Asbestos regulations domestic premises

Last Updated on 18th June 2020 by

What are the asbestos regulations for homeowners of domestic premises?

Are you a home owner and wondering what the asbestos regulations are when it comes to domestic premises?

Well, the asbestos regulations are different for domestic and non-domestic premises.

The Control of Asbestos Regulations 2012 (CAR) are directed at non-domestic properties, but can also apply to some common areas in domestic premises.

According to the HSE (Health & Safety Executive), when it comes to the asbestos regulations for domestic premises, any work to be carried out on these common areas that involves asbestos containing materials means that the Control of Asbestos Regulations 2012 will apply.

Control of asbestos regulations 2012

More specifically, the asbestos regulations that have to be complied with as set out in the Control of asbestos regulations 2012 are:-

These common areas include:-

asbestos regulations domestic premises
Control of asbestos regulations 2012 – also apples to some domestic premises

Homeowners not responsible for risks to contractors

However, one thing to note is that home owners living in domestic properties aren’t actually legally responsible for any risks to contractors from asbestos, as the owners themselves are not engaged in any work activity.

Therefore, it is the contractor’s responsibility when working on domestic properties to comply with the Asbestos Regulations, to protect themselves as well as the homeowners, or in the case of rented properties it’s the duty holder’s responsibility (manager/landlord/caretaker of the building responsible for any repairs).

Homeowners are also protected from any risks that may arise as a result of work being carried out in their homes by the general duties in Section 3(1) of the Health and Safety at Work etc Act 1974.

Are Landlords responsible for asbestos in domestic premises?

As the landlord of domestic premises and therefore being responsible for maintenance of the building’s structure, this means you are the duty holder, so you have a responsibility to manage asbestos in any properties you own in accordance with the CAR regulations.

A landlord has a duty to protect their tenants, visitors and tradesmen/contractors who may carry out maintenance or repairs on the property.

Landlords must ensure that a risk assessment is carried out BEFORE any works/repairs are undertaken in order to assess the presence of asbestos and how to deal with it if it exists.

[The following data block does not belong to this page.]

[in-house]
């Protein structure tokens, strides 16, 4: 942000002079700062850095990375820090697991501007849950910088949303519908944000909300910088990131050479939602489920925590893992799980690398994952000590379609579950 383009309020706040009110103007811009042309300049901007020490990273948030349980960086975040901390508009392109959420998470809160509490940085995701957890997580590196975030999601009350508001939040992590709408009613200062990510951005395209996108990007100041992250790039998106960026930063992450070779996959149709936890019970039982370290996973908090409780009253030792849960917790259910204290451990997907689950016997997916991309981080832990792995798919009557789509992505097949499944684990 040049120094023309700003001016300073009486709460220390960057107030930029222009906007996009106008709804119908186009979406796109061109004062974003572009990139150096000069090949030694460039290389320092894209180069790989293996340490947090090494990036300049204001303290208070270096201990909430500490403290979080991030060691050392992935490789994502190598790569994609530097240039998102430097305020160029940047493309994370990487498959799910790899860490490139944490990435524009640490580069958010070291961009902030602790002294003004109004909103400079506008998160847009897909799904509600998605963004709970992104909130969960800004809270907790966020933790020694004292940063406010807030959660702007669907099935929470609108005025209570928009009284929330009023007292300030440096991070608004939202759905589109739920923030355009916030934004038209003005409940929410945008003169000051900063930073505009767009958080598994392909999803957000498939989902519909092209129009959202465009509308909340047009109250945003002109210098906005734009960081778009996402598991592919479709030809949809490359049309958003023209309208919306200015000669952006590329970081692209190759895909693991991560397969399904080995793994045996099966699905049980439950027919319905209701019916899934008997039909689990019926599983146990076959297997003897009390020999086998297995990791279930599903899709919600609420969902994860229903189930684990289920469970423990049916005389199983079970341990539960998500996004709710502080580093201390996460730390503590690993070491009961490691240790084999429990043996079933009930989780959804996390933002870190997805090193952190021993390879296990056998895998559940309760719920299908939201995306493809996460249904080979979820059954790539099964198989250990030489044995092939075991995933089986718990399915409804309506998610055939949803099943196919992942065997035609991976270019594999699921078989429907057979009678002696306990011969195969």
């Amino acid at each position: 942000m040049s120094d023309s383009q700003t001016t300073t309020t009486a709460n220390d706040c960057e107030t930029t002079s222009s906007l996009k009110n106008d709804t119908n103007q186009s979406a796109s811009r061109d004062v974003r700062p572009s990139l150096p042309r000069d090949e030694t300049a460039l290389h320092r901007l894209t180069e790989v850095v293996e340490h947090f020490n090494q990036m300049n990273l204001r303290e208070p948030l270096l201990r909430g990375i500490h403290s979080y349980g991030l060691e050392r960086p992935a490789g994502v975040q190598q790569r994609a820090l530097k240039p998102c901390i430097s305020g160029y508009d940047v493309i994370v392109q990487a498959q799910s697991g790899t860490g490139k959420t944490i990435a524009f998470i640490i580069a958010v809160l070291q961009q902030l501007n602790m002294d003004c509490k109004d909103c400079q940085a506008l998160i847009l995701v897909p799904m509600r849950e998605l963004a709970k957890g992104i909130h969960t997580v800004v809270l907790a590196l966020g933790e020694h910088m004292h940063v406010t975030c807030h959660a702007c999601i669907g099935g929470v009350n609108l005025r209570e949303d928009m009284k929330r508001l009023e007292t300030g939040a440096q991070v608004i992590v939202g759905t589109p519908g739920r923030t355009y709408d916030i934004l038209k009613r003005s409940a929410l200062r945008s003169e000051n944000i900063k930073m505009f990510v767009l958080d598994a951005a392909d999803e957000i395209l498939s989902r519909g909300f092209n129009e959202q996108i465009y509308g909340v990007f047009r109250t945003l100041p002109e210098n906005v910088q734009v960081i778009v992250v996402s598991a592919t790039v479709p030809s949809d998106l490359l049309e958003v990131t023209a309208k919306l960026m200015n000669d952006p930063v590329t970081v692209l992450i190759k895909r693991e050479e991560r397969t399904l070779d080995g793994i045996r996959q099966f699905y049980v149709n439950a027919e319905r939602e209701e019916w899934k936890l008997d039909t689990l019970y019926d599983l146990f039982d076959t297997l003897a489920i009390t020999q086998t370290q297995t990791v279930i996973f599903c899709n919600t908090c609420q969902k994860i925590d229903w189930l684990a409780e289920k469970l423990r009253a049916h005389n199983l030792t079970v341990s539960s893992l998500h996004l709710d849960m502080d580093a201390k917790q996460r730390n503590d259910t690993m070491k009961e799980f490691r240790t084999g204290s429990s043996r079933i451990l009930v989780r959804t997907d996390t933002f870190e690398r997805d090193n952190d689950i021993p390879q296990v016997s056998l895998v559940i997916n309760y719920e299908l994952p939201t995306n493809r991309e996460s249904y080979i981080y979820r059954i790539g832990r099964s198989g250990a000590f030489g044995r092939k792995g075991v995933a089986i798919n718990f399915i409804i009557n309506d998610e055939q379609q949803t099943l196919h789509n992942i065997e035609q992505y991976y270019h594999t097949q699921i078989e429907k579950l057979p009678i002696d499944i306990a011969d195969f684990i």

Then any contractors due to carry our repair work must be duly notified of the presence of asbestos and where exactly it’s located.

If a landlord fails to do this then they can be prosecuted by the HSE.

In addition to carrying out a risk assessment, a landlord must also use a competent contractor to carry out any repairs or other work to the property.

‘Competent’ means they have to have relevant experience of working with asbestos containing materials and demonstrate sufficient knowledge.

Competency also means that contractors have to be appropriately trained in working with asbestos, meaning as a minimum they should have completed basic asbestos awareness training within the past 12 months.

And depending on the type of asbestos, quantity and duration of the works, either a non-licensed or licensed contractor will be required to complete the works.

Please refer to the HSE website which gives examples of the different types of work with asbestos that fall under non licensed and licensed.

Landlords owning domestic premises must adhere to asbestos regulations
Landlords have a duty to manage asbestos in domestic premises in accordance with the asbestos regulations

What about contractors working on domestic premises?

As a contractor, the asbestos regulations for work on domestic premises state that you don’t have any direct obligations under the duty to manage regulations (regulation 4), UNLESS you have specific contractual responsibilities or you exercise some element of control over the site.

So this means that the duty holder with responsibility for the building(s) or site must inform you about the locations and condition of any ACM’s on site prior to work commencing so that you can plan accordingly and ensure work is carried out safely.

Under these circumstances, once work begins on site, as a contractor, if you do come across any unexpected asbestos, then you must report this to the duty holder immediately.

If asbestos is more than likely to be present in any domestic premises you are due to work on, then as a contractor, you must comply with the CAR 2012 regulations numbers 6 (Assessment of work which exposes employees to asbestos) and 10 (Information, Instruction and Training).

If it’s known that the work to take place is going to result in disturbing asbestos, then all of CAR 2012 will apply (apart from regulation 4 duty to manage).

Remember, regulation 4 of CAR 2012 will only apply for those contractors who have caretaker duties to manage the risk from asbestos.

Duty holders and employers have a legal responsibility to manage asbestos in their properties, carrying out an asbestos survey in their buildings so as not to put employees at risk.

So make sure you contact our Armco office to arrange asbestos testing or an asbestos survey before it’s too late! 

Whether you need an asbestos management survey or a refurbishment/ demolition survey, contact us at 0161 763 3727 or by visiting

Finally, for all your asbestos training needs call 0161 761 4424 or visit book an asbestos awareness training course.

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Published Aug 05, 2019

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